Caught between the dark and a hard place.

This 1949 Pocket Books paperback of In a Lonely Place by Dorothy Hughes is a rarity. The novel is abundantly available today, but the first edition paperback you see above is hard to find. The story was made into a 1950 movie starring Humphrey Bogart and Gloria Grahame, but the final product bears little resemblance to the novel. Actually, the movie is a lesson in how source material can be completely cannibalized yet still made into a superior product. In a Lonely Place the movie, after all, is considered one of the best of the mid-century noirs. We said the same about it last year. But unlike the film, Hughes' novel leaves no doubt that her main character Dixon Steele is a murderer. In fact, it's the central plot device—he kills a wealthy man and assumes his identity. The novel is said to be an inspiration for Patricia Highsmith's famed murderous grifter Tom Ripley. The nice art on In a Lonely Place was painted by Frank McCarthy, a prolific illustrator of paperbacks and magazine covers who toward the end of his career moved into fine art with frontier and western themes. We've featured him before and he'll doubtless pop up again. 

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Vintage Pulp Dec 28 2008
ART OF NEGOTIATION
But baby, sweetie, please, all the other guys are going.


“But I’ll be back early, I promise.”

“No.”
 
“I’ll only have a few drinks.”
 
“You mean like last time? Forget it.”
 
“You and I will do something fun tomorrow night.”
 
“No.”
 
“I’ll wash the dishes.”
 
“You’re going to wash the dishes anyway, buster.”
 
Above is one of our favorite Robert McGinnis covers, produced for Vin Packer’s The Damnation of Adam Blessing, a book that has nothing to do with marital negotiations, but rather is the story of a charming psychopath similar to Patricia Highsmith’s famed Tom Ripley. Packer was one of several pen names used by prolific American author Marijane Meaker, and interestingly, she and Highsmith had a romantic relationship for two years in the late 1950s. Using the Packer identity Meaker wrote twenty novels, with this one appearing in 1961.

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History Rewind
The headlines that mattered yesteryear.
January 26
1924—St. Petersburg is renamed Leningrad
St. Peterburg, the Russian city founded by Peter the Great in 1703, and which was capital of the Russian Empire for more than 200 years, is renamed Leningrad three days after the death of Vladimir Lenin. The city had already been renamed Petrograd in 1914. It was finally given back its original name St. Petersburg in 1991.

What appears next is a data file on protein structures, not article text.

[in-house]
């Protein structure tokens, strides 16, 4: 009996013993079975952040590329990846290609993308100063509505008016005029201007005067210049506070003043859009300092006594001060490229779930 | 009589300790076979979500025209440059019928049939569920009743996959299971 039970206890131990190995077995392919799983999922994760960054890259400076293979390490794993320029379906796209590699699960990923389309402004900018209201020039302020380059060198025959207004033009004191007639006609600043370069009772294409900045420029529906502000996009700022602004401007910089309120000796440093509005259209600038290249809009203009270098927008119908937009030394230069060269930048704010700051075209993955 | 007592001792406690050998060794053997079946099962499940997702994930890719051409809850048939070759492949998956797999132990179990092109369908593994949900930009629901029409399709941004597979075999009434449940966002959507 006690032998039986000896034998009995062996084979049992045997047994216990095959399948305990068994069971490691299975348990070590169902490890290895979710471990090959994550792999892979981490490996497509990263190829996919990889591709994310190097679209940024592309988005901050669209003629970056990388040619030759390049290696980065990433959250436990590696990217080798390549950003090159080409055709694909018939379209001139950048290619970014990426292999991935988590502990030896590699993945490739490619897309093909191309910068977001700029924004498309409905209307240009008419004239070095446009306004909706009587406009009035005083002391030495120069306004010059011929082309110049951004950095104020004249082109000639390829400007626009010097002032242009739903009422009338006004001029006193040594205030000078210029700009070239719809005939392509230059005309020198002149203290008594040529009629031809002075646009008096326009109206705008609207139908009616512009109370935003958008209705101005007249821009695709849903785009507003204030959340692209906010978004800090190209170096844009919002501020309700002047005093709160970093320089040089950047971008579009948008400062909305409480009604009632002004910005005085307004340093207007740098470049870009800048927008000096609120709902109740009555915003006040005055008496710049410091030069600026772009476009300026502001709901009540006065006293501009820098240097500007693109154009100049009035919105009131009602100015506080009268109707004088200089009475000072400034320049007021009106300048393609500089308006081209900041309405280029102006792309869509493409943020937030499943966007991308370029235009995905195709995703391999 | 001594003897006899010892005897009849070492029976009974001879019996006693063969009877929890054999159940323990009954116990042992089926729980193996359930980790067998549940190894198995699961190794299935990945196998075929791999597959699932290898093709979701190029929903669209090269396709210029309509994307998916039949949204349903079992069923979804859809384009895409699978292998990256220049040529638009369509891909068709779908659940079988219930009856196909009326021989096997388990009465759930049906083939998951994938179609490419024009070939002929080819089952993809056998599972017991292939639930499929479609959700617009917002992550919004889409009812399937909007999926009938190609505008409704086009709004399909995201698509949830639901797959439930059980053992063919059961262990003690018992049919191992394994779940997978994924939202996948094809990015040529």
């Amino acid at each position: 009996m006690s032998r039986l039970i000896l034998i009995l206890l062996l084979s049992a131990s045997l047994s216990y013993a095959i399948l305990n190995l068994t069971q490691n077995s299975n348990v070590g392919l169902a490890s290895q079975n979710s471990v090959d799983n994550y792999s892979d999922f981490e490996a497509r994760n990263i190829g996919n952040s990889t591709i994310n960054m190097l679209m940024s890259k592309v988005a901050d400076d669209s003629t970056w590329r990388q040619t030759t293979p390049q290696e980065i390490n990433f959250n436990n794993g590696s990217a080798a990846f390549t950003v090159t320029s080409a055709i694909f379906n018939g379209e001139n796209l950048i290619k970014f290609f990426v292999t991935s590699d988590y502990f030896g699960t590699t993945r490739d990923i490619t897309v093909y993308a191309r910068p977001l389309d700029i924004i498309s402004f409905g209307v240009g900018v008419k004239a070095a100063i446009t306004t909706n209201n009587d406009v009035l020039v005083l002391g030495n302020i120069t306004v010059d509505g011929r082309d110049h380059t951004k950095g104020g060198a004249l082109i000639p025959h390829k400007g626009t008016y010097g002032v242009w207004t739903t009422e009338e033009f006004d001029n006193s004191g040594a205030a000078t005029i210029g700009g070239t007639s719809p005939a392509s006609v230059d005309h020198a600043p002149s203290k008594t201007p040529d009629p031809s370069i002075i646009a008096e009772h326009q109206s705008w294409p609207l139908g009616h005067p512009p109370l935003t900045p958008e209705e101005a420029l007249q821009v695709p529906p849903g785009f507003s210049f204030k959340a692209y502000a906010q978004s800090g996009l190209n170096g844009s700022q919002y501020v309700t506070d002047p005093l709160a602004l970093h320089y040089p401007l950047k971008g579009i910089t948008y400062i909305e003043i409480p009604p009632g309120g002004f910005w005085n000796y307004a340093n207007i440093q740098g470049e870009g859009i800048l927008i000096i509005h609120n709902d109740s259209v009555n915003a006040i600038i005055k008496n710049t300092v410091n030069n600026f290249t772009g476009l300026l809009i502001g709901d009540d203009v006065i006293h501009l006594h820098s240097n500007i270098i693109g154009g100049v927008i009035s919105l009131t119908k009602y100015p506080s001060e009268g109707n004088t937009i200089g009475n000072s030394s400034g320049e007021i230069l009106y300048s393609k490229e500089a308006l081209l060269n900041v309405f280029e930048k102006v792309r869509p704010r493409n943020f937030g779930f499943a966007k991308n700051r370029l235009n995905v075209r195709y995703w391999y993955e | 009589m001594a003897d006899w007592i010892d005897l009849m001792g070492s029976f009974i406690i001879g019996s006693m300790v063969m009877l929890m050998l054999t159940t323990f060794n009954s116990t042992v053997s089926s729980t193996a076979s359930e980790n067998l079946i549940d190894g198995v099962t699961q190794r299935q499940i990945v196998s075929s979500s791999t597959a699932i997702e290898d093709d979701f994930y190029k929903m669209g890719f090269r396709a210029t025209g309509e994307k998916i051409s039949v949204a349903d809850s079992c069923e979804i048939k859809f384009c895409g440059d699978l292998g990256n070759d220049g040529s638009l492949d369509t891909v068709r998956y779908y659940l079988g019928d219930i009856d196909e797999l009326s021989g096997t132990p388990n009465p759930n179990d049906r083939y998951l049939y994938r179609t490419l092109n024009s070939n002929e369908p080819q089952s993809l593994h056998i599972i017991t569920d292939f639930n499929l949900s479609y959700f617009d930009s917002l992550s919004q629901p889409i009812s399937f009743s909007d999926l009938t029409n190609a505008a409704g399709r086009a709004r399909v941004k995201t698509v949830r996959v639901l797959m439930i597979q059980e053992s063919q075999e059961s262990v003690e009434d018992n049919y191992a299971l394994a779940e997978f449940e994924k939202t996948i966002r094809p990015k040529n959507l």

1966—Beaumont Children Disappear
In Australia, siblings Jane Nartare Beaumont, Arnna Kathleen Beaumont, and Grant Ellis Beaumont, aged 9, 7, and 4, disappear from Glenelg Beach near Adelaide, and are never seen again. Witnesses claim to have spotted them in the company of a tall, blonde man, but over the years, after interviewing many potential suspects, police are unable generate enough solid leads to result in an arrest. The disappearances remain Australia's most infamous cold case.
January 25
1949—First Emmy Awards Are Presented
At the Hollywood Athletic Club in Los Angeles, California, the Academy of Television Arts & Sciences presents the first Emmy Awards. The name Emmy was chosen as a feminization of "immy", a nickname used for the image orthicon tubes that were common in early television cameras.
1971—Manson Family Found Guilty
Charles Manson and three female members of his "family" are found guilty of the 1969 Tate-LaBianca murders, which Manson orchestrated in hopes of bringing about Helter Skelter, an apocalyptic war he believed would arise between blacks and whites.
January 24
1961—Plane Carrying Nuclear Bombs Crashes
A B-52 Stratofortress carrying two H-bombs experiences trouble during a refueling operation, and in the midst of an emergency descent breaks up in mid-air over Goldsboro, North Carolina. Five of the six arming devices on one of the bombs somehow activate before it lands via parachute in a wooded region where it is later recovered. The other bomb does not deploy its chute and crashes into muddy ground at 700 mph, disintegrating while driving its radioactive core fifty feet into the earth, where it remains to this day.